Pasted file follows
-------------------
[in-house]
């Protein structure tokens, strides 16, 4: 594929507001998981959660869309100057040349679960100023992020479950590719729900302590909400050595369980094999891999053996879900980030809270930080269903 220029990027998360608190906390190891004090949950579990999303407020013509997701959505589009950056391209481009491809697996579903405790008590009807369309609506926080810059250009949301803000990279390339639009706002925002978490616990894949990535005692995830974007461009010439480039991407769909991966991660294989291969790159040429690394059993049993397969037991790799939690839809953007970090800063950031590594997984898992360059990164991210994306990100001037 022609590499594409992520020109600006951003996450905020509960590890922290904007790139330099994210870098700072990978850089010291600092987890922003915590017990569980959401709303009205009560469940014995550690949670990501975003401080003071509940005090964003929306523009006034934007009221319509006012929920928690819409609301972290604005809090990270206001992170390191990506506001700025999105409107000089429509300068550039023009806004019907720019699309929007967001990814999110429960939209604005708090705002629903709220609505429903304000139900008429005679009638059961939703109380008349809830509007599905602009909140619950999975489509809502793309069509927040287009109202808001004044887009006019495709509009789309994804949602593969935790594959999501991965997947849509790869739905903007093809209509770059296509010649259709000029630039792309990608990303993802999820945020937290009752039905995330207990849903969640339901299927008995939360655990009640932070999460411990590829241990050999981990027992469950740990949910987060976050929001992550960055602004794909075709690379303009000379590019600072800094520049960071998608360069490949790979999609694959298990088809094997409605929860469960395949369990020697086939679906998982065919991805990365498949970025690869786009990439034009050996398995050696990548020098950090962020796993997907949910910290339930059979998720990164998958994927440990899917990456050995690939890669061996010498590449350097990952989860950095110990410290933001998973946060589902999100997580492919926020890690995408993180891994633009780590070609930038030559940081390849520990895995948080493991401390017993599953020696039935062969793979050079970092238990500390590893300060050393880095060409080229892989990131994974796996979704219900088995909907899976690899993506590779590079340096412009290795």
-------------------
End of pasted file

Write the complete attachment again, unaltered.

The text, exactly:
[in-house]
């Protein structure tokens, strides 16, 4: 594929507001998981959660869309100057040349679960100023992020479950590719729900302590909400050595369980094999891999053996879900980030809270930080269903 220029990027998360608190906390190891004090949950579990999303407020013509997701959505589009950056391209481009491809697996579903405790008590009807369309609506926080810059250009949301803000990279390339639009706002925002978490616990894949990535005692995830974007461009010439480039991407769909991966991660294989291969790159040429690394059993049993397969037991790799939690839809953007970090800063950031590594997984898992360059990164991210994306990100001037 022609590499594409992520020109600006951003996450905020509960590890922290904007790139330099994210870098700072990978850089010291600092987890922003915590017990569980959401709303009205009560469940014995550690949670990501975003401080003071509940005090964003929306523009006034934007009221319509006012929920928690819409609301972290604005809090990270206001992170390191990506506001700025999105409107000089429509300068550039023009806004019907720019699309929007967001990814999110429960939209604005708090705002629903709220609505429903304000139900008429005679009638059961939703109380008349809830509007599905602009909140619950999975489509809502793309069509927040287009109202808001004044887009006019495709509009789309994804949602593969935790594959999501991965997947849509790869739905903007093809209509770059296509010649259709000029630039792309990608990303993802999820945020937290009752039905995330207990849903969640339901299927008995939360655990009640932070999460411990590829241990050999981990027992469950740990949910987060976050929001992550960055602004794909075709690379303009000379590019600072800094520049960071998608360069490949790979999609694959298990088809094997409605929860469960395949369990020697086939679906998982065919991805990365498949970025690869786009990439034009050996398995050696990548020098950090962020796993997907949910910290339930059979998720990164998958994927440990899917990456050995690939890669061996010498590449350097990952989860950095110990410290933001998973946060589902999100997580492919926020890690995408993180891994633009780590070609930038030559940081390849520990895995948080493991401390017993599953020696039935062969793979050079970092238990500390590893300060050393880095060409080229892989990131994974796996979704219900088995909907899976690899993506590779590079340096412009290795």